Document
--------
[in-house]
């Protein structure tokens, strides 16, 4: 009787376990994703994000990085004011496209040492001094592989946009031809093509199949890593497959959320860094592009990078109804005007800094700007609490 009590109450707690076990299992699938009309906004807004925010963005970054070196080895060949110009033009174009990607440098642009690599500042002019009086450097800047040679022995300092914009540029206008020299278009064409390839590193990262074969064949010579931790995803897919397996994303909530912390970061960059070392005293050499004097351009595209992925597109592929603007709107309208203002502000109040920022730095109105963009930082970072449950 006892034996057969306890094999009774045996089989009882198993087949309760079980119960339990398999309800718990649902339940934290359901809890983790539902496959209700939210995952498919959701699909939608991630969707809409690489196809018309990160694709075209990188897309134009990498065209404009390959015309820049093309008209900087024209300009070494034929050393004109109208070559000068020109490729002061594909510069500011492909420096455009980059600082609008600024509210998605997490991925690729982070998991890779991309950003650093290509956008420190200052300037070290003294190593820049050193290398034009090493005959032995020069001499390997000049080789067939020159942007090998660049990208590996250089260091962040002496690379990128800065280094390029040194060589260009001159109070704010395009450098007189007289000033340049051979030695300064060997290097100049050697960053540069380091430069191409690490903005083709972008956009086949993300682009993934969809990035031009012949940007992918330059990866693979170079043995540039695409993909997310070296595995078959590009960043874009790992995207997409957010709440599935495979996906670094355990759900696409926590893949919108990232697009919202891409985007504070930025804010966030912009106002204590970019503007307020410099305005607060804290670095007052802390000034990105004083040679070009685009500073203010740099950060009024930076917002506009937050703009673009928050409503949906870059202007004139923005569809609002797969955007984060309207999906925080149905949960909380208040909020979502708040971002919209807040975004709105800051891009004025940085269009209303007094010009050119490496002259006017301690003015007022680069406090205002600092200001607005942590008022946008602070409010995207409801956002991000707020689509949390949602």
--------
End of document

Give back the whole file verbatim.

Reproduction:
[in-house]
């Protein structure tokens, strides 16, 4: 009787376990994703994000990085004011496209040492001094592989946009031809093509199949890593497959959320860094592009990078109804005007800094700007609490 009590109450707690076990299992699938009309906004807004925010963005970054070196080895060949110009033009174009990607440098642009690599500042002019009086450097800047040679022995300092914009540029206008020299278009064409390839590193990262074969064949010579931790995803897919397996994303909530912390970061960059070392005293050499004097351009595209992925597109592929603007709107309208203002502000109040920022730095109105963009930082970072449950 006892034996057969306890094999009774045996089989009882198993087949309760079980119960339990398999309800718990649902339940934290359901809890983790539902496959209700939210995952498919959701699909939608991630969707809409690489196809018309990160694709075209990188897309134009990498065209404009390959015309820049093309008209900087024209300009070494034929050393004109109208070559000068020109490729002061594909510069500011492909420096455009980059600082609008600024509210998605997490991925690729982070998991890779991309950003650093290509956008420190200052300037070290003294190593820049050193290398034009090493005959032995020069001499390997000049080789067939020159942007090998660049990208590996250089260091962040002496690379990128800065280094390029040194060589260009001159109070704010395009450098007189007289000033340049051979030695300064060997290097100049050697960053540069380091430069191409690490903005083709972008956009086949993300682009993934969809990035031009012949940007992918330059990866693979170079043995540039695409993909997310070296595995078959590009960043874009790992995207997409957010709440599935495979996906670094355990759900696409926590893949919108990232697009919202891409985007504070930025804010966030912009106002204590970019503007307020410099305005607060804290670095007052802390000034990105004083040679070009685009500073203010740099950060009024930076917002506009937050703009673009928050409503949906870059202007004139923005569809609002797969955007984060309207999906925080149905949960909380208040909020979502708040971002919209807040975004709105800051891009004025940085269009209303007094010009050119490496002259006017301690003015007022680069406090205002600092200001607005942590008022946008602070409010995207409801956002991000707020689509949390949602």